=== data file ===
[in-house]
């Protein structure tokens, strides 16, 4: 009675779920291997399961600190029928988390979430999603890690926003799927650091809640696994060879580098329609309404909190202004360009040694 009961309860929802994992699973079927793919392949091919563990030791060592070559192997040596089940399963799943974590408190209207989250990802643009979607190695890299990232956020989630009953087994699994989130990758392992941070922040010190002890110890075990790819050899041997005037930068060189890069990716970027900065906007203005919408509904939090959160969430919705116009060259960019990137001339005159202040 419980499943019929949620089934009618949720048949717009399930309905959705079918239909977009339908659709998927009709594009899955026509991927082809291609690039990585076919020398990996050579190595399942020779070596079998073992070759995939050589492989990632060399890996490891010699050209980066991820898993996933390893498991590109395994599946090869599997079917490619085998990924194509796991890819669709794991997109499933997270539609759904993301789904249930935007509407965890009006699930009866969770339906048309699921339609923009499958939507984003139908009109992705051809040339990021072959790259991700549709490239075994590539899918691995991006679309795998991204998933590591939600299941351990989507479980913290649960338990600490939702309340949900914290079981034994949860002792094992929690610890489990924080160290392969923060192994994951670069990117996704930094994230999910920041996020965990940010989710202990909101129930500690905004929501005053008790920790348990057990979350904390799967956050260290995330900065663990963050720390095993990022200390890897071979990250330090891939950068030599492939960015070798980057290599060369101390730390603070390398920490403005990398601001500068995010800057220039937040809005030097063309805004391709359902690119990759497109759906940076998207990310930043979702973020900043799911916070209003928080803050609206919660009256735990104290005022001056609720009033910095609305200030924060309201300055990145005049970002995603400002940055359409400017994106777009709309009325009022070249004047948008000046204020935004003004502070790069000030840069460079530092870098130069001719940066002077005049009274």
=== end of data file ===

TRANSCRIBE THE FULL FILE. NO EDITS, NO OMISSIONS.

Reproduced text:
[in-house]
């Protein structure tokens, strides 16, 4: 009675779920291997399961600190029928988390979430999603890690926003799927650091809640696994060879580098329609309404909190202004360009040694 009961309860929802994992699973079927793919392949091919563990030791060592070559192997040596089940399963799943974590408190209207989250990802643009979607190695890299990232956020989630009953087994699994989130990758392992941070922040010190002890110890075990790819050899041997005037930068060189890069990716970027900065906007203005919408509904939090959160969430919705116009060259960019990137001339005159202040 419980499943019929949620089934009618949720048949717009399930309905959705079918239909977009339908659709998927009709594009899955026509991927082809291609690039990585076919020398990996050579190595399942020779070596079998073992070759995939050589492989990632060399890996490891010699050209980066991820898993996933390893498991590109395994599946090869599997079917490619085998990924194509796991890819669709794991997109499933997270539609759904993301789904249930935007509407965890009006699930009866969770339906048309699921339609923009499958939507984003139908009109992705051809040339990021072959790259991700549709490239075994590539899918691995991006679309795998991204998933590591939600299941351990989507479980913290649960338990600490939702309340949900914290079981034994949860002792094992929690610890489990924080160290392969923060192994994951670069990117996704930094994230999910920041996020965990940010989710202990909101129930500690905004929501005053008790920790348990057990979350904390799967956050260290995330900065663990963050720390095993990022200390890897071979990250330090891939950068030599492939960015070798980057290599060369101390730390603070390398920490403005990398601001500068995010800057220039937040809005030097063309805004391709359902690119990759497109759906940076998207990310930043979702973020900043799911916070209003928080803050609206919660009256735990104290005022001056609720009033910095609305200030924060309201300055990145005049970002995603400002940055359409400017994106777009709309009325009022070249004047948008000046204020935004003004502070790069000030840069460079530092870098130069001719940066002077005049009274």